1st quarter2nd quarter2nd half year
Mean ± SD valueMean ± SD valueMean ± SD value

CD25
 Without ACR34.9%  ±  20.7%0.28733.5%  ±  21.0%0.39231.4%  ±  20.1%0.592
 With ACR22.7%  ±  26.9%44.1%  ±  27.6%37.2%  ±  27.1%
CD95
 Without ACR42.2%  ±  23.2%0.03343.6%  ±  27.3%0.28842.8%  ±  28.5%0.510
 With ACR15.1%  ±  19.2%59.6%  ±  23.8%52.5%  ±  29.4%
IL-2
 Without ACR9.9%  ±  12.2%0.53715.2%  ±  13.1%0.15018.0%  ±  15.0%0.130
 With ACR5.9%  ±  9.1%27.5%  ±  16.6%30.9%  ±  16.9%
IFN
 Without ACR10.1%  ±  11.1%0.46116.9%  ±  12.2%0.20124.9%  ±  21.5%0.501
 With ACR19.3%  ±  21.9%27.2%  ±  17.6%33.2%  ±  26.3%
pDCs
 Without ACR18.8%  ±  12.4%0.79726.2%  ±  11.4%0.40431.5%  ±  12.3%0.443
 With ACR17.1%  ±  14.9%32.0%  ±  7.3%36.6%  ±  7.9%
mDCs
 Without ACR39.6%  ±  20.2%0.46549.1%  ±  15.9%0.84748.7%  ±  21.8%0.519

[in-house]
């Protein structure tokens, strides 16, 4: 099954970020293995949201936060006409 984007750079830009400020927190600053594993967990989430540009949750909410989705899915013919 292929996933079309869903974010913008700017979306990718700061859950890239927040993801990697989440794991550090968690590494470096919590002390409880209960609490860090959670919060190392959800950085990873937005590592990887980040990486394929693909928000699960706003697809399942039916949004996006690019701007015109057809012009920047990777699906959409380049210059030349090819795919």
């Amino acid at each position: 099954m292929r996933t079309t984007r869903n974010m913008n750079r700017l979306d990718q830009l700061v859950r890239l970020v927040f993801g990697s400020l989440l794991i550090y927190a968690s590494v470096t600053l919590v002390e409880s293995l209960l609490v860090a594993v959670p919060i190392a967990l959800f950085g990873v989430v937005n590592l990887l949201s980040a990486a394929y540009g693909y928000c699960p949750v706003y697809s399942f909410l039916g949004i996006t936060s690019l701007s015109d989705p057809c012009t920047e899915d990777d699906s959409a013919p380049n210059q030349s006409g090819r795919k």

With ACR48.2%  ±  30.9%51.0%  ±  11.2%40.5%  ±  17.4%
pDC/mDC ratio
 Without ACR0.8  ±  1.30.7020.7  ±  0.80.9221.1  ±  1.30.915
 With ACR0.5  ±  0.40.7  ±  0.31.2  ±  0.8
IP10
 Without ACR36.5 pg/mL  ±  33.4 pg/mL0.28929.9 pg/mL  ±  21.6 pg/mL0.01739.8 pg/mL  ±  38.7 pg/mL0.511
 With ACR57.7 pg/mL  ±  59.9 pg/mL67.5 pg/mL  ±  33.7 pg/mL54.0 pg/mL  ±  58.3 pg/mL
MIG
 Without ACR33.5 pg/mL  ±  41.6 pg/mL0.41822.7 pg/mL  ±  17.6 pg/mL0.78325.5 pg/mL  ±  14.4 pg/mL0.891
 With ACR16.1 pg/mL  ±  7.8 pg/mL26.3 pg/mL  ±  11.8 pg/mL24.5 pg/mL  ±  12.0 pg/mL

ACR, acute cellular rejection; CD25, alpha chain of the interleukin-2 receptor; CD95, Fas receptor; IFN, interferon g; IL-2, interleukin-2; IP10, CXC chemokine ligand 10; mDCs, myeloid dendritic cells; MIG, CXC chemokine ligand 9; pDCs, plasmacytoid dendritic cells; SD, standard deviation.

4. Discussion